Reablement, Rehabilitation, Recovery: Chapter five - Conclusions and references

British Geriatrics Society
Professor Anne Hendry
Rehabilitation working group
Date Published:
15 May 2024
Last updated: 
15 May 2024

This final chapter reinforces the potential of rehabilitation for older adults and reflects on the current challenges of implementation, with some take-home messages.

With population ageing and older people living for longer periods with frailty and multimorbidity and the resultant impacts on cognition, mobility and continence, the need for greater investment in rehabilitation is urgent and growing.

Rehabilitation for older adults is an important ‘invest to save’ approach for health and care systems as it reduces the impact of acute or chronic conditions, illnesses or injuries by preventing or delaying long term disability and dependency and reducing carer burden. Optimal rehabilitation helps prevent avoidable hospital admissions or readmissions, reduces hospital length of stay, reduces the need for long-term social care at home and reduces rates of admission to long-term care facilities. It should be embedded as a core component of care at all levels of an integrated health and social care approach, and be readily accessible at home, in hospitals, in care homes, in primary care services, ambulatory care settings and in other community facilities such as leisure centres.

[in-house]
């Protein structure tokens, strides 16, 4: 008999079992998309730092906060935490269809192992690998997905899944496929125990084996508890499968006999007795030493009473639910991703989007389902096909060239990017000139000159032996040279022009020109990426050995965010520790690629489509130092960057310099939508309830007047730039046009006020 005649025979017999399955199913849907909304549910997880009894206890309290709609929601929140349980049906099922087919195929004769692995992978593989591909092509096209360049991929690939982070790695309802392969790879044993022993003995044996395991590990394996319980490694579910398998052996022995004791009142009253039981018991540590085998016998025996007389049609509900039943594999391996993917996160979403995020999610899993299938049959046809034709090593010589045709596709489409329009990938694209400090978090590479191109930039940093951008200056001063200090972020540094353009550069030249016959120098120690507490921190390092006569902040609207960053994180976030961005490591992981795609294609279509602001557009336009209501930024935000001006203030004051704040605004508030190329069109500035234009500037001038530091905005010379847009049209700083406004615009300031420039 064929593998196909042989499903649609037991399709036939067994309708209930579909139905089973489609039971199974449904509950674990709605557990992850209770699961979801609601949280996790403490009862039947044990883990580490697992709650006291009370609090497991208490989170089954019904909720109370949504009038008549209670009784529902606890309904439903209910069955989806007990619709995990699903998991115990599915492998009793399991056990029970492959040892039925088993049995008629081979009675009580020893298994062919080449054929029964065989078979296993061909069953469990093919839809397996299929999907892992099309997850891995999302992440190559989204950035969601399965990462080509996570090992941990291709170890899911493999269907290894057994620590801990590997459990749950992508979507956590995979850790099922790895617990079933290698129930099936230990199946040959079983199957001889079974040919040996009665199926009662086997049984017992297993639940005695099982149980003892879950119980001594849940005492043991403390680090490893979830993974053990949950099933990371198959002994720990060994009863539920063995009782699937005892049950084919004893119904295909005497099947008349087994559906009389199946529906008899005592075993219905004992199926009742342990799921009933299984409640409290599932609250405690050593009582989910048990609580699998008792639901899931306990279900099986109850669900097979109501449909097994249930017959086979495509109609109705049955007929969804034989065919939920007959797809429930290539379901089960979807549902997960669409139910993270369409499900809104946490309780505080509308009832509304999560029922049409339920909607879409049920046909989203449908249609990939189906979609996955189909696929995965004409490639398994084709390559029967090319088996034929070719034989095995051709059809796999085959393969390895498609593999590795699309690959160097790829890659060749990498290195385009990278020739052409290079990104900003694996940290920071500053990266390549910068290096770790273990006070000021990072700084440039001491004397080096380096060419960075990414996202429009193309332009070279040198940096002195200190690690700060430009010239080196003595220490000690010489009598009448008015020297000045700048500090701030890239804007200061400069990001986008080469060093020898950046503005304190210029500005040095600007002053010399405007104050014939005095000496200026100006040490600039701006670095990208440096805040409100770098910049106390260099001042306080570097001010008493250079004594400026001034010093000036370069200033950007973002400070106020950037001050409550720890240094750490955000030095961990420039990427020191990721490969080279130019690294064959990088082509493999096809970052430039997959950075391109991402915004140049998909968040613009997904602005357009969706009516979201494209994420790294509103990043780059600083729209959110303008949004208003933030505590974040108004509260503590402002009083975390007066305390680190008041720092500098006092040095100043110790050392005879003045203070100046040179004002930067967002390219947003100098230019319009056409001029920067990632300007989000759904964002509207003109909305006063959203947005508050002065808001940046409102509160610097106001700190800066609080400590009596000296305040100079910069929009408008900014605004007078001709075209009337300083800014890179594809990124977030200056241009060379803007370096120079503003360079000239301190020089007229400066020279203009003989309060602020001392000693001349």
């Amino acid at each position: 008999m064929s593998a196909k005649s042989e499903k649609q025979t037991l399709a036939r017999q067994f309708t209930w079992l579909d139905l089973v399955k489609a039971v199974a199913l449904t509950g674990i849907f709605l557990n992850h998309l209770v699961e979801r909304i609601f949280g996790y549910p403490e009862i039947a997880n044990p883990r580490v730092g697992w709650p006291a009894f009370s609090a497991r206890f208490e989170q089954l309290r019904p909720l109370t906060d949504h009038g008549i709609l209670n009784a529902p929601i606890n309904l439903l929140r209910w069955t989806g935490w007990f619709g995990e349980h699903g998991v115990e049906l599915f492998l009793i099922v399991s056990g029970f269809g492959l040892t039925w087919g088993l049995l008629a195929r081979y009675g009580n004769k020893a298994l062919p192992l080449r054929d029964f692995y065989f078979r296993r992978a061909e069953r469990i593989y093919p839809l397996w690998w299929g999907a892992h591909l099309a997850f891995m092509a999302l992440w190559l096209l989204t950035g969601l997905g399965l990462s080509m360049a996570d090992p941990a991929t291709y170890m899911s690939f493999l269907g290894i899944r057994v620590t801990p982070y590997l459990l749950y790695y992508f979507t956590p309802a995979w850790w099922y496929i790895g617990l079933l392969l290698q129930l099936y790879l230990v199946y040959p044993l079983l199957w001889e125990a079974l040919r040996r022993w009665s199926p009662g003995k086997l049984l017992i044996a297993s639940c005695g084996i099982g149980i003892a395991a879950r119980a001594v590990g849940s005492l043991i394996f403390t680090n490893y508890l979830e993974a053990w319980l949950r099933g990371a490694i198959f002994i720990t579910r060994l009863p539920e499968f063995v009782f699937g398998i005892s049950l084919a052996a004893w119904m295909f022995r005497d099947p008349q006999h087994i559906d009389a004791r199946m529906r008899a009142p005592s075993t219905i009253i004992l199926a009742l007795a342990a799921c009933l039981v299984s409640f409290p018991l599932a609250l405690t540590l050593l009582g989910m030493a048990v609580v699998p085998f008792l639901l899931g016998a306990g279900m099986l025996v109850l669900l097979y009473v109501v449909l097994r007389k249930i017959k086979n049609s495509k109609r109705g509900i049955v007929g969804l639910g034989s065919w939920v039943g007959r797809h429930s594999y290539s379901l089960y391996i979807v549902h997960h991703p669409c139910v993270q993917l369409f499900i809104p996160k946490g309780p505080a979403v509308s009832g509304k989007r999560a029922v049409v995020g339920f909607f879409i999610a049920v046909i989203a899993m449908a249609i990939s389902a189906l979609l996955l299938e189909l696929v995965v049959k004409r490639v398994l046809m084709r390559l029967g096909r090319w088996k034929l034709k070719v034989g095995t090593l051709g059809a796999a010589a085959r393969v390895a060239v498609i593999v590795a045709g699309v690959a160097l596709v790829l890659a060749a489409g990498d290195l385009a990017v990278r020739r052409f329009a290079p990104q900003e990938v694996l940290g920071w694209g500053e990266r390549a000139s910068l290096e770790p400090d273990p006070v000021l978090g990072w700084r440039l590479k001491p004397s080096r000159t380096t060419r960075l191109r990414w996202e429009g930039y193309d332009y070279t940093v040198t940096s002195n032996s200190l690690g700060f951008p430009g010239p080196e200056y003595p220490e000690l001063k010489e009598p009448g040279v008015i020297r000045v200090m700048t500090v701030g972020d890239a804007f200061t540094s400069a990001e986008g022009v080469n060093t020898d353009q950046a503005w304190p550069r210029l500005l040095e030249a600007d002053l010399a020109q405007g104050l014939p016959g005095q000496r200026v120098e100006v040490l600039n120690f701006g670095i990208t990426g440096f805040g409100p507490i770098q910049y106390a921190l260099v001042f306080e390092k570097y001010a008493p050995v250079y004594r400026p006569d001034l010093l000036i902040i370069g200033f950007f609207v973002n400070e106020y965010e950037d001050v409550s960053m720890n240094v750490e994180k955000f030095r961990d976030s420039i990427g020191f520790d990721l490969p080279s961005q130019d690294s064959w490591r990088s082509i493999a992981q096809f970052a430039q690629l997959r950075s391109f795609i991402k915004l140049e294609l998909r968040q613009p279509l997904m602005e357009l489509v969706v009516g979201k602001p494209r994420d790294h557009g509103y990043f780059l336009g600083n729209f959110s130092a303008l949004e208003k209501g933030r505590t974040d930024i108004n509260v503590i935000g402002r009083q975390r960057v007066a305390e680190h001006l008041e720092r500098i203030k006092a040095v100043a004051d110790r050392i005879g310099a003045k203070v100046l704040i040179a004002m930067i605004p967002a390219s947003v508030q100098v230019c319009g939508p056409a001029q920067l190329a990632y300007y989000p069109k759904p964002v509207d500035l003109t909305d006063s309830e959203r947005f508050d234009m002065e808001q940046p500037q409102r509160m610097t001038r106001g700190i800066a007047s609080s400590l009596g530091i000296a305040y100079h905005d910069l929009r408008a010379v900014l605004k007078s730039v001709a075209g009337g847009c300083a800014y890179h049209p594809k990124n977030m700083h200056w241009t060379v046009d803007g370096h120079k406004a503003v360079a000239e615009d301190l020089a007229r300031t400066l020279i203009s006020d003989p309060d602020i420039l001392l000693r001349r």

However, there are continuing workforce challenges and no new national funding to ramp up rehabilitation capacity. To transform care and support, systems must view rehabilitation as critical ‘invest to save’ expenditure and rapidly work with partner organisations to build capability across the collective workforce. Rehabilitation involves healthcare professionals across the multidisciplinary team and across all care settings. Ensuring no older person is left behind requires integrated workforce planning for population health and strong collaborative leadership within integrated systems. To ensure that this issue is given adequate prominence by systems, a designated senior officer or Board member should be responsible for ensuring access to high-quality rehabilitation for older people.

Key message 12
Senior leadership is critical for a strategic and sustainable approach to planning and delivering rehabilitation for older people. Systems should identify a senior officer or non-executive Board member with a specific role in assuring equitable access to rehabilitation attuned to the needs of older people and continually improving the quality of service delivered.


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